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Parabolas that intersect, tricky one

  1. Nov 18, 2007 #1
    1. The problem statement, all variables and given/known data
    There are two parabolas which intersect.

    One is y = x^2
    The other is the same size, but is on a rotated cartesian plane, 45º CW of the first parabola.
    Find the the highest intersection point.
    [​IMG]
    2. Relevant equations
    Anything relevent.


    3. The attempt at a solution
    First of all, I see that the fact there is an angle being used. So I think we'd need to get the parabolas in another co-ordinate system based on angles. Polar co-ordinates are there for us.

    So I construct a triangle with x, y, r and theta. I need to get r in terms of theta.

    For one, tan0 = y/x
    y = x^2, as it's a parabola.

    So

    [tex]
    tan\theta = x^2 / x,

    tan\theta = x,

    r = \sqrt{x^2 + y^2},


    r = \sqrt{x^2 + (x^2)^2},


    r = \sqrt{x^2 + x^4},

    r = \sqrt{tan^2\theta + tan^4\theta}[/tex]

    So by changing the theta, I could rotate the parabola.
    By adding 45º, (pi / 4), it would rotate it to the correct position.

    So I need to solve:
    [tex]
    \sqrt{tan^2\theta + tan^4\theta} = \sqrt(tan^2(\theta + \pi/4) + tan^4(\theta + \pi/4))[/tex]

    Here I get stuck. I can't seem to solve this.
     
  2. jcsd
  3. Nov 18, 2007 #2
    I used SOLVE on Mathematica 6; I got these 10 solutions. I guessed that on the right memeber of your equation the squared rooth is "covering" all the member.

    {{\[Theta] -> -ArcCos[-1/2 Sqrt[2 - Sqrt[2]]]}, {\[Theta] ->
    ArcCos[Sqrt[2 - Sqrt[2]]/2]}, {\[Theta] ->
    ArcCos[-1/2 Sqrt[2 + Sqrt[2]]]}, {\[Theta] -> -ArcCos[Sqrt[
    2 + Sqrt[2]]/
    2]}, {\[Theta] -> -ArcCos[-1/2 Sqrt[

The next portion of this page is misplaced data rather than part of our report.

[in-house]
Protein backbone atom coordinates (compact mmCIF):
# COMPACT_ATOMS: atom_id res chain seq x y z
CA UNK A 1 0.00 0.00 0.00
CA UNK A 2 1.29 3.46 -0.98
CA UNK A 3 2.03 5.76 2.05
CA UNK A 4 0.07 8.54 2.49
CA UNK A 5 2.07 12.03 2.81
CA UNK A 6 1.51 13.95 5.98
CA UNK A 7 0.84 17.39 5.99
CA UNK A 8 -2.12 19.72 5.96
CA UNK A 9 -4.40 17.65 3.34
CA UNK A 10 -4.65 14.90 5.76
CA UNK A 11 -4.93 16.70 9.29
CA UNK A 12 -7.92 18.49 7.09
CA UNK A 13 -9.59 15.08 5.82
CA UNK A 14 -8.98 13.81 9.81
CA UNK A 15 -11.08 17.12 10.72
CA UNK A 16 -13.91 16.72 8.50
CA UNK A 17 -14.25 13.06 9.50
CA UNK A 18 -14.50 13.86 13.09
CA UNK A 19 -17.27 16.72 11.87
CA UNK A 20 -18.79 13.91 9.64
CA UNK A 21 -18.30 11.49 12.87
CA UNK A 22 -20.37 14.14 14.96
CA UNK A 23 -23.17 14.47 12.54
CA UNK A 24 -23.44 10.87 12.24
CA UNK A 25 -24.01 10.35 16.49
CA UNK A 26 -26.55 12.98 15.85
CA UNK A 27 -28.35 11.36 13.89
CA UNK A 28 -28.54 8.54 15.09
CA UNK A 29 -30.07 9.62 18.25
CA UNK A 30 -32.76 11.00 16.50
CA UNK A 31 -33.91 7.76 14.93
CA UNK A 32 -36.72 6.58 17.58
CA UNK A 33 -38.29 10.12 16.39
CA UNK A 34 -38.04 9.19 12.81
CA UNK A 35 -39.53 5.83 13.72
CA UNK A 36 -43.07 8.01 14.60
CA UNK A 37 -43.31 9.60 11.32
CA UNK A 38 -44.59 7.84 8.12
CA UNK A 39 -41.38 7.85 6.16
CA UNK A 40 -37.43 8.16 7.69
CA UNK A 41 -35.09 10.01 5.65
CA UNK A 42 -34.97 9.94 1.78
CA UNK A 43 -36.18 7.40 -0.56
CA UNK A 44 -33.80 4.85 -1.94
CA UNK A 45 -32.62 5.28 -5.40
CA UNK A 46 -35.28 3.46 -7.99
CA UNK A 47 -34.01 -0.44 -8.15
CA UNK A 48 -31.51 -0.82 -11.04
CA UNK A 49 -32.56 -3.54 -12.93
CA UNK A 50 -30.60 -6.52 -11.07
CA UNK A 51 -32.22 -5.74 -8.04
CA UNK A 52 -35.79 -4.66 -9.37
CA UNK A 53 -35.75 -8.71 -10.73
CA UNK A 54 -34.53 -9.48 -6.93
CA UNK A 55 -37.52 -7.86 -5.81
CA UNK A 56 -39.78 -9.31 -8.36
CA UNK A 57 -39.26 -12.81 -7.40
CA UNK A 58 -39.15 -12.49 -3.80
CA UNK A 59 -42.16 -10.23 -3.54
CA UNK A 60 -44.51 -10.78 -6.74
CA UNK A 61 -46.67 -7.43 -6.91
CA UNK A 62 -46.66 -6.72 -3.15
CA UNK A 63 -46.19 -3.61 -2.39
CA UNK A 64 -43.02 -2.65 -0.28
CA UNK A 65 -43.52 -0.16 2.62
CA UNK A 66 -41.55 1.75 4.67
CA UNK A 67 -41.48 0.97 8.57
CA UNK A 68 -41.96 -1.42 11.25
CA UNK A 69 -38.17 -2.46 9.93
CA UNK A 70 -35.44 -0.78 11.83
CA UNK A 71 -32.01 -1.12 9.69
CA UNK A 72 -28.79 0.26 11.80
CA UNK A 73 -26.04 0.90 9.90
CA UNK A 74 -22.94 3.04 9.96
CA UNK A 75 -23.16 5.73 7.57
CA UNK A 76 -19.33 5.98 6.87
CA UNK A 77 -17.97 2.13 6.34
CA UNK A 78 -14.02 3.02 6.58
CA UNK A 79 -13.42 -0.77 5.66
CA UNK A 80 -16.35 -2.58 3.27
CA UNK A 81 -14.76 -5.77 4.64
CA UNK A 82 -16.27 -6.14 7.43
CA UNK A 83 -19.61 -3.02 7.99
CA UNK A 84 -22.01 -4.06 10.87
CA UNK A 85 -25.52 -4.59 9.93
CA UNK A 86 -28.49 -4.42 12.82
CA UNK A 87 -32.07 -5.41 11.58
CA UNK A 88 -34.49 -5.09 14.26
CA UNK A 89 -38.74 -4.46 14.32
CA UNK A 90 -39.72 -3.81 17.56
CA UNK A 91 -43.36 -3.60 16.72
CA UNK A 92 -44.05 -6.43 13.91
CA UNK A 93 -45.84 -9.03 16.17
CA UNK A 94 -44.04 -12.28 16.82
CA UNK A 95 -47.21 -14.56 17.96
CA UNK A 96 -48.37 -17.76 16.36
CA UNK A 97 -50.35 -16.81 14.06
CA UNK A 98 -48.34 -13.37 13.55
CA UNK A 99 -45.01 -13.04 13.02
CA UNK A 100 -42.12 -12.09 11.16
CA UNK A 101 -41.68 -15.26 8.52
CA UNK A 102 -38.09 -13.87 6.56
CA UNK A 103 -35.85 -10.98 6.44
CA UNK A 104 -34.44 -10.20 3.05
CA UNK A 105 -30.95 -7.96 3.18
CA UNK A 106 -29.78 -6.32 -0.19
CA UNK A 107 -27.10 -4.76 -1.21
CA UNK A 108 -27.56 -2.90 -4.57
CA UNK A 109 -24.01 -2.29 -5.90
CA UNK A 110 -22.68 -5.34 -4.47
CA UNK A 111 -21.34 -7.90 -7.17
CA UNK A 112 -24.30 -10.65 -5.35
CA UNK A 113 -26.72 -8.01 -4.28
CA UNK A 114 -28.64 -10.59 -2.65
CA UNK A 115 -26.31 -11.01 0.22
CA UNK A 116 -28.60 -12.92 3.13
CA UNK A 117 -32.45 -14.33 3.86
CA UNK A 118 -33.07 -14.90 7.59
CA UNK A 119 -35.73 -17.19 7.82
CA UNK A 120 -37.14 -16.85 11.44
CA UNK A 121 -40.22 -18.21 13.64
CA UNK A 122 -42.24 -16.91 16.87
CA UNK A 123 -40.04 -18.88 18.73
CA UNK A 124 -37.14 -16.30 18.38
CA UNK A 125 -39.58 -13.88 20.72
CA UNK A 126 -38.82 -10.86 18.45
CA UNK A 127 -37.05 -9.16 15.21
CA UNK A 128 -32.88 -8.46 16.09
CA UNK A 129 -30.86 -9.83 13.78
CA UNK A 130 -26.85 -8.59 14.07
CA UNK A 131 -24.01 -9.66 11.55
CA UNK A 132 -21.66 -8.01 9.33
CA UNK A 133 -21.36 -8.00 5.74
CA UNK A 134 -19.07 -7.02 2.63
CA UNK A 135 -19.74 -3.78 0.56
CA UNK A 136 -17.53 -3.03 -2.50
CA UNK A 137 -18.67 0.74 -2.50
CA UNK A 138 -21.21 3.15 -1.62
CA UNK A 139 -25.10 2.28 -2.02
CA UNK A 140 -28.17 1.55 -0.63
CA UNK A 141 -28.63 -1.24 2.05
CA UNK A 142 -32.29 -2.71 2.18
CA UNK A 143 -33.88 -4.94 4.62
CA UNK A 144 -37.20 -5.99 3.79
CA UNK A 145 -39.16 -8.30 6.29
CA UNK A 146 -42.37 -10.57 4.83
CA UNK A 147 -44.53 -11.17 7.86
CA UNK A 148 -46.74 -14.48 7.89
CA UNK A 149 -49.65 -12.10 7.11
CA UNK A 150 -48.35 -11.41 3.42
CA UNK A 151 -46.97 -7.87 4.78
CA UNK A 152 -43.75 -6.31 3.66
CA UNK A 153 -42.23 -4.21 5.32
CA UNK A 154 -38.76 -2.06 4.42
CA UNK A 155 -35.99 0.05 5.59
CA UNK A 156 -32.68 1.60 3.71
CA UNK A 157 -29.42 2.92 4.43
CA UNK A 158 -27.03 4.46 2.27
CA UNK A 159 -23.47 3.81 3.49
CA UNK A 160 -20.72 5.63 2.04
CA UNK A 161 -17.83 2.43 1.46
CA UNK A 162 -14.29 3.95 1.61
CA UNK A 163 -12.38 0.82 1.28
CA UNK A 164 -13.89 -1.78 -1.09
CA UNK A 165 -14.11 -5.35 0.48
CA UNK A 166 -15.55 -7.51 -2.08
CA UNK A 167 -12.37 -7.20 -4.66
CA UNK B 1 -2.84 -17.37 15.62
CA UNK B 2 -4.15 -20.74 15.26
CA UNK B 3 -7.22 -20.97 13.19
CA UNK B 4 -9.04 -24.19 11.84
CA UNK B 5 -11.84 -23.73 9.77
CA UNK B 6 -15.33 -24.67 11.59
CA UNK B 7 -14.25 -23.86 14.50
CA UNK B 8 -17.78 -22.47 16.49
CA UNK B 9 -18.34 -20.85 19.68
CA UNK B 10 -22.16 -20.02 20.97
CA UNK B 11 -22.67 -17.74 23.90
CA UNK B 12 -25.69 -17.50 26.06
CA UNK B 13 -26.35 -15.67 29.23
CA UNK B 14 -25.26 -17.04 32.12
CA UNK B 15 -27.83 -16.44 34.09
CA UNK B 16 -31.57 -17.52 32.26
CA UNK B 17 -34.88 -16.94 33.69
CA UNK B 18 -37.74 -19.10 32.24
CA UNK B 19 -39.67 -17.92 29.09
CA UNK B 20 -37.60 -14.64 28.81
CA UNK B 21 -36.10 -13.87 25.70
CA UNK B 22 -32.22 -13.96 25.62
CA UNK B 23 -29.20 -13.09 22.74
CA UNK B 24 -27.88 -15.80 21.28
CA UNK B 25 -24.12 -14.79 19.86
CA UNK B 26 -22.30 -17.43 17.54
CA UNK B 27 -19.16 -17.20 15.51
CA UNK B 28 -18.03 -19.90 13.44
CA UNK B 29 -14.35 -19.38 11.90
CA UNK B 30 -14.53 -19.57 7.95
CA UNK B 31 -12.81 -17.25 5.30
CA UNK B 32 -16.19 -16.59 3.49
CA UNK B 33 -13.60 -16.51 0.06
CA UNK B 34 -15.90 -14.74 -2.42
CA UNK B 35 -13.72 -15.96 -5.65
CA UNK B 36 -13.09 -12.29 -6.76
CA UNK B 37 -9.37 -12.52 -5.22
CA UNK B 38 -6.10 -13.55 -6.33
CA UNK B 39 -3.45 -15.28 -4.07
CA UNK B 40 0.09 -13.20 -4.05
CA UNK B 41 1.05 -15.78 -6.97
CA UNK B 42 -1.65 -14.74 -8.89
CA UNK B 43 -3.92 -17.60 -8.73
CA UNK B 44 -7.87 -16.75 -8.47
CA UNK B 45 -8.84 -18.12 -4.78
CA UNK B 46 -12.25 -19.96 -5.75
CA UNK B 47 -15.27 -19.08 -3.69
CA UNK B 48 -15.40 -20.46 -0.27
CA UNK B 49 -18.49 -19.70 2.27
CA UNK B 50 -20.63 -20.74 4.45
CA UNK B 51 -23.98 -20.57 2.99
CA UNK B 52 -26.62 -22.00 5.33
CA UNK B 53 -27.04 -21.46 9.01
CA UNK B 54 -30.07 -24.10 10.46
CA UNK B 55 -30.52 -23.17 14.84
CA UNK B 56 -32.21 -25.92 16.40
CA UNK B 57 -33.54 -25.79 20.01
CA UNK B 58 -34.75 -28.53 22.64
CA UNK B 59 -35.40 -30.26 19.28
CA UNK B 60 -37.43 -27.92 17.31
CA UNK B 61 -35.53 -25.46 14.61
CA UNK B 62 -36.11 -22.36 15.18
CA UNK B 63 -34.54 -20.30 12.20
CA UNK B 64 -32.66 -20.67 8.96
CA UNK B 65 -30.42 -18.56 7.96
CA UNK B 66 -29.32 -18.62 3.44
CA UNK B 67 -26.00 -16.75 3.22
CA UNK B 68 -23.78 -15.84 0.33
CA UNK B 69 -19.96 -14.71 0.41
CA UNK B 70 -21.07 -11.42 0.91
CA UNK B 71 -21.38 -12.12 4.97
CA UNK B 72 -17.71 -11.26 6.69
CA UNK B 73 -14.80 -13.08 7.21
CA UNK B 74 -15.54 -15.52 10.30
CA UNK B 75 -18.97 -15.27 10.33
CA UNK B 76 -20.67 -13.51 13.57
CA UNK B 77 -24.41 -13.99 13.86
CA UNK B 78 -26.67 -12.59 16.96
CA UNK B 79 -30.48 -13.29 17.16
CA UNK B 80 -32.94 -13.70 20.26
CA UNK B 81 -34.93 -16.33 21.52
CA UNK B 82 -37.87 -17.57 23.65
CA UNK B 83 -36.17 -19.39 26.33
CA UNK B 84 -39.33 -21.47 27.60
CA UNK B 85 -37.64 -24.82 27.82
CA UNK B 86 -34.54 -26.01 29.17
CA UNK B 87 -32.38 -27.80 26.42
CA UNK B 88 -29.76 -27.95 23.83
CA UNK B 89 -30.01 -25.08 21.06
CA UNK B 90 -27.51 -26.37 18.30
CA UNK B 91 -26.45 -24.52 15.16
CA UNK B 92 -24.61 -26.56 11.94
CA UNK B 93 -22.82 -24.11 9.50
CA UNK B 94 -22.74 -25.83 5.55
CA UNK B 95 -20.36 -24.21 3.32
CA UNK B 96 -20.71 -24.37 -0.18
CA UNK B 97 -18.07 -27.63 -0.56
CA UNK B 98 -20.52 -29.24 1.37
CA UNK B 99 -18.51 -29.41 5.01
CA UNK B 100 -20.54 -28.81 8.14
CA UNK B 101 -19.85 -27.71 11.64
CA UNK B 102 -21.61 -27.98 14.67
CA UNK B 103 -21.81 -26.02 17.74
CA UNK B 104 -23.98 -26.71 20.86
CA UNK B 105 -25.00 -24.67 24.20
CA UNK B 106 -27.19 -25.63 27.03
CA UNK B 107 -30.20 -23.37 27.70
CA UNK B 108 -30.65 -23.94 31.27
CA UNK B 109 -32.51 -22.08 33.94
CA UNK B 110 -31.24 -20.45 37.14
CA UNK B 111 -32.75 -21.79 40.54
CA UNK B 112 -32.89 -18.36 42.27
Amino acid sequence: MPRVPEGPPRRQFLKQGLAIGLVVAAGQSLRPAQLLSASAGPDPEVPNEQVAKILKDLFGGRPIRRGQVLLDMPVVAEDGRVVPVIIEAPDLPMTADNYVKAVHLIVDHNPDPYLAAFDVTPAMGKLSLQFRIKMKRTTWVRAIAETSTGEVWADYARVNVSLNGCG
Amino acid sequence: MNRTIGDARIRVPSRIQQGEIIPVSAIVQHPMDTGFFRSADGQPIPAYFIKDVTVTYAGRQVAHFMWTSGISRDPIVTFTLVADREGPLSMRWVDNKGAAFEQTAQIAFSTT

3 - 2 Sqrt[2] - \[ImaginaryI] Sqrt[
    7 - 4 Sqrt[2]]]]}, {\[Theta] ->
    ArcCos[1/2 Sqrt[
    3 - 2 Sqrt[2] - \[ImaginaryI] Sqrt[
    7 - 4 Sqrt[2]]]]}, {\[Theta] -> -ArcCos[-1/2 Sqrt[
    3 - 2 Sqrt[2] + \[ImaginaryI] Sqrt[
    7 - 4 Sqrt[2]]]]}, {\[Theta] ->
    ArcCos[1/2 Sqrt[
    3 - 2 Sqrt[2] + \[ImaginaryI] Sqrt[
    7 - 4 Sqrt[2]]]]}, {\[Theta] ->
    ArcCos[-Sqrt[
    3/4 + 1/Sqrt[2] -
    1/4 \[ImaginaryI] Sqrt[7 + 4 Sqrt[2]]]]}, {\[Theta] -> -ArcCos[
    Sqrt[3/4 + 1/Sqrt[2] -
    1/4 \[ImaginaryI] Sqrt[7 + 4 Sqrt[2]]]]}, {\[Theta] ->
    ArcCos[-Sqrt[
    3/4 + 1/Sqrt[2] +
    1/4 \[ImaginaryI] Sqrt[7 + 4 Sqrt[2]]]]}, {\[Theta] -> -ArcCos[
    Sqrt[3/4 + 1/Sqrt[2] + 1/4 \[ImaginaryI] Sqrt[7 + 4 Sqrt[2]]]]}}
     
  4. Nov 18, 2007 #3

    HallsofIvy

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    Staff Emeritus
    Science Advisor

    The second parabola is symmetric about the 45 degree angle line: the line y= x. The first is symmetric about x= 0 at 90 degrees from the x-axis. Their intersection must be on the line half way between 45 degrees and 90 degrees: 67.5 degrees from the x-axis. tan(67.5)= 1+ [itex]\sqrt{2}[/itex] so that is the line y= (1+[itex]\sqrt{2}[/itex])x. What are the points of intersection of that line with y= x2?
     
    Last edited: Nov 18, 2007
  5. Nov 20, 2007 #4
    Wow, HallsofIvy's answer is so simple and brilliant. I got the same answer as well, through solving that big tan equation. It left me with two positive angles, 7pi/8 and 3pi/8. I found the cartesian co-ordinates of the intersection, and noticed the decimal as .414, which is from root 2. After a little messing around, I saw the x-value was simply 1 + root2. Then, after a bit of messing with the y-co-ordinate, I saw that it was (1 + root2)^2. It has to be, since it's on the parabola y = x^2.

    Thank you all for your help. I now feel reasonably able to solve this sort of problem if I ever have to. Using either symmetry or using polar algebra. :)
     
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